The sudden crash of a Boeing 737 airliner at the Kazan airport in Tatarstan on November 17, 2013 has turned the focus back on air safety and the need to create awareness among the smaller, regional airlines about ensuring that international standards are followed in aircraft maintenance. That all 44 passengers and six members of the crew died in the crash makes it all the more tragic. The flight from Moscow reportedly made a second attempt to land at the capital of Tatarstan, after apparently trying to abort a landing, and the aircraft exploded as it hit the runway. Eyewitnesses have said that the plane “just fell” and vertically hit the runway, with the fuel tank exploding immediately. Initial reports pointed to bad weather conditions that prevailed at Kazan, but in this winter, the airline and its crew should have factored that in. This was a regional Tatarstan airline. Incidentally, Kazan will be one of the venues for the 2018 World Cup football tournament to be hosted by Russia. Such tragedies involving aircraft raise a number of questions — of airworthiness, the training and capacity of pilots, the conditions at the airport to make such a landing during bad weather, and also the facilities available at the airport to handle emergencies. Above all, the track record of the airline and the importance it attaches to aircraft maintenance make a huge difference. Similarly, the quality and training for pilots becomes critical.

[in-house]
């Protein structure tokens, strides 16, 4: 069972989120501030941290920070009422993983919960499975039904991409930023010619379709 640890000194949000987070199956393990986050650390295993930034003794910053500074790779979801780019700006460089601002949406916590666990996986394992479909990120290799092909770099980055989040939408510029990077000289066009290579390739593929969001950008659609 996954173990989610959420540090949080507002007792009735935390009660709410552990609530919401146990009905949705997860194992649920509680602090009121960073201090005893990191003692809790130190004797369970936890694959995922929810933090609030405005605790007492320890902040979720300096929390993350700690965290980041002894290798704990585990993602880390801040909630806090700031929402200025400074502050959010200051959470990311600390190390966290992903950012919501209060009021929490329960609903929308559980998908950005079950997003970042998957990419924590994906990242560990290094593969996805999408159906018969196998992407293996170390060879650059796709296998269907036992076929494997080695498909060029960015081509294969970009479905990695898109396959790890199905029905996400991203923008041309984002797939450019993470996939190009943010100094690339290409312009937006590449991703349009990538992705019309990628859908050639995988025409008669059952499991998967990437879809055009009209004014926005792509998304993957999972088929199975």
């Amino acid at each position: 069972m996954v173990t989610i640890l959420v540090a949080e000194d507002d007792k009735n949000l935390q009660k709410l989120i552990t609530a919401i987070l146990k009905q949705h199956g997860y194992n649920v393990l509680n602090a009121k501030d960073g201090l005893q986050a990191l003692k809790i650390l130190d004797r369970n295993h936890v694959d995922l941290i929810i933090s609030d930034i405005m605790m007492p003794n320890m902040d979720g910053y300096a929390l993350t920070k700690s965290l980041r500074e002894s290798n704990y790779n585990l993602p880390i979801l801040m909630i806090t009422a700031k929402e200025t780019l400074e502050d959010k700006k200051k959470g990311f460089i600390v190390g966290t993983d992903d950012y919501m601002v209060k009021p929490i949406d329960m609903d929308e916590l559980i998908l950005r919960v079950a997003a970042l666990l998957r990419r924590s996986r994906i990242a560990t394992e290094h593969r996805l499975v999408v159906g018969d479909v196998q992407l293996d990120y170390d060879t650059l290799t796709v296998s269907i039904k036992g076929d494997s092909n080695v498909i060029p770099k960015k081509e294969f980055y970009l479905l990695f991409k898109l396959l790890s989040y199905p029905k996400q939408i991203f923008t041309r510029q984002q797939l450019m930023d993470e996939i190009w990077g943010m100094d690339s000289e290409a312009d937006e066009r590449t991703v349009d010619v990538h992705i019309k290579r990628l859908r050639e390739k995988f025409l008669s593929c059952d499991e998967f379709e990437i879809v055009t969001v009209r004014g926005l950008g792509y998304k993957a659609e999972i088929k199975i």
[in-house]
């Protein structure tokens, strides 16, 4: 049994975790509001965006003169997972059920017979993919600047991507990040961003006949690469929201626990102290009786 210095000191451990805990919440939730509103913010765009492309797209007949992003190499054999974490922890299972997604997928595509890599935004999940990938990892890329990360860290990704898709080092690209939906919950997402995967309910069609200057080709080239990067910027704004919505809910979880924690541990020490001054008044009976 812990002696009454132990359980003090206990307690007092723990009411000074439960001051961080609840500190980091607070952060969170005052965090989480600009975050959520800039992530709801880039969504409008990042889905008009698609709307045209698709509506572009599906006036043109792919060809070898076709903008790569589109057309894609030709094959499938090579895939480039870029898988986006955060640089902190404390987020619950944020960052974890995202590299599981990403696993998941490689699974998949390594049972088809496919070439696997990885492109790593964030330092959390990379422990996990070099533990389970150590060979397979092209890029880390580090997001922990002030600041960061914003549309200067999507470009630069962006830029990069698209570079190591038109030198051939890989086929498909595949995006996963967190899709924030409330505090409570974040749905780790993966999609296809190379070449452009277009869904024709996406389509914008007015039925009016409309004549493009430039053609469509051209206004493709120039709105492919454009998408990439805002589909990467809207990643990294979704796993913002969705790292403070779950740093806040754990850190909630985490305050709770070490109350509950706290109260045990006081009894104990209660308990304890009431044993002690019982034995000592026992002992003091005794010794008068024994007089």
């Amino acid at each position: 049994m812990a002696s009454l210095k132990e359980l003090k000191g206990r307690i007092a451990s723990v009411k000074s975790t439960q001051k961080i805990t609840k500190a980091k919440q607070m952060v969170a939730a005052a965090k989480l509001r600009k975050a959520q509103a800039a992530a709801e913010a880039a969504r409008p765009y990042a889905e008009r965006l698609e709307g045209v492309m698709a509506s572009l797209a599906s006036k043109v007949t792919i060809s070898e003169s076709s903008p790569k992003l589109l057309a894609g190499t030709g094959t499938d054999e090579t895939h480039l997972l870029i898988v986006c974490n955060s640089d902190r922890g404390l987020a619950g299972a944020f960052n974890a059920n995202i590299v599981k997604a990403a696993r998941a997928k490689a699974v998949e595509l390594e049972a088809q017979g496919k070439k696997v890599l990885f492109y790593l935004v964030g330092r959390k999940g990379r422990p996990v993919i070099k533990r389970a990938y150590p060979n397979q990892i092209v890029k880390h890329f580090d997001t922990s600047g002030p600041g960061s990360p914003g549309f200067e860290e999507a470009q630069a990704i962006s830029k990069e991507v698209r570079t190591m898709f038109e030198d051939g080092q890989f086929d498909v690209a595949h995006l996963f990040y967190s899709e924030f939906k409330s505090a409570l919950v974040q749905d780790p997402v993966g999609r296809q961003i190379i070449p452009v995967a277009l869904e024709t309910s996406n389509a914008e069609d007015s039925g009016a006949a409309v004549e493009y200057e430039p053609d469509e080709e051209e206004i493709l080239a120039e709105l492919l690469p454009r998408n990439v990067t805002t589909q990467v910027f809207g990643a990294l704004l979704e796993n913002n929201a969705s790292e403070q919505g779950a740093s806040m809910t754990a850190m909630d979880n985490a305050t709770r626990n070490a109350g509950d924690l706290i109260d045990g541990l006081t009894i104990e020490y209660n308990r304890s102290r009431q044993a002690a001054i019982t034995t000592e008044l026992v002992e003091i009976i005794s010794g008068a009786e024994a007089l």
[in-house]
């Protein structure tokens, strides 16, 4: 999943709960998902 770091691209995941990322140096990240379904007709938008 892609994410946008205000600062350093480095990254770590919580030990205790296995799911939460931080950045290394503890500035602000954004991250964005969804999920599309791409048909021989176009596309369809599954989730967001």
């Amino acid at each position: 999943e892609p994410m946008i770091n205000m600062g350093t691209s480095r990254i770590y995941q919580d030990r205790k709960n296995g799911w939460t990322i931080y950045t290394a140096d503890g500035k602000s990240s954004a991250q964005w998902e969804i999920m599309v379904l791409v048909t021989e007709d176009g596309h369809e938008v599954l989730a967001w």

Some of the basic questions that call for answers are whether the aircraft was airworthy; if there was a caution on the weather and if the pilots prepared for a rough landing; if the airport had the equipment to guide flights to a safe landing during inclement weather; if the pilots were trained or equipped to handle the flight during such weather conditions. Every country that owns or licenses airlines must compulsorily set up an independent regulator to monitor the functioning of airlines. At another level, the International Civil Aviation Organization should keep an eye on the smaller and regional airlines to ensure that they follow global norms in safety and security of both aircraft and passengers. The unplanned growth of the aviation industry over the past two decades has given rise to a range of safety concerns that need to be clearly addressed. Some airlines acquire their aircraft, while others lease them for immediate operations. It is up to the aircraft manufacturers to keep track of the maintenance and repair of all aircraft produced by them. They must realise that whenever one of their aircraft meets with a tragic accident, their reputation is also on the line.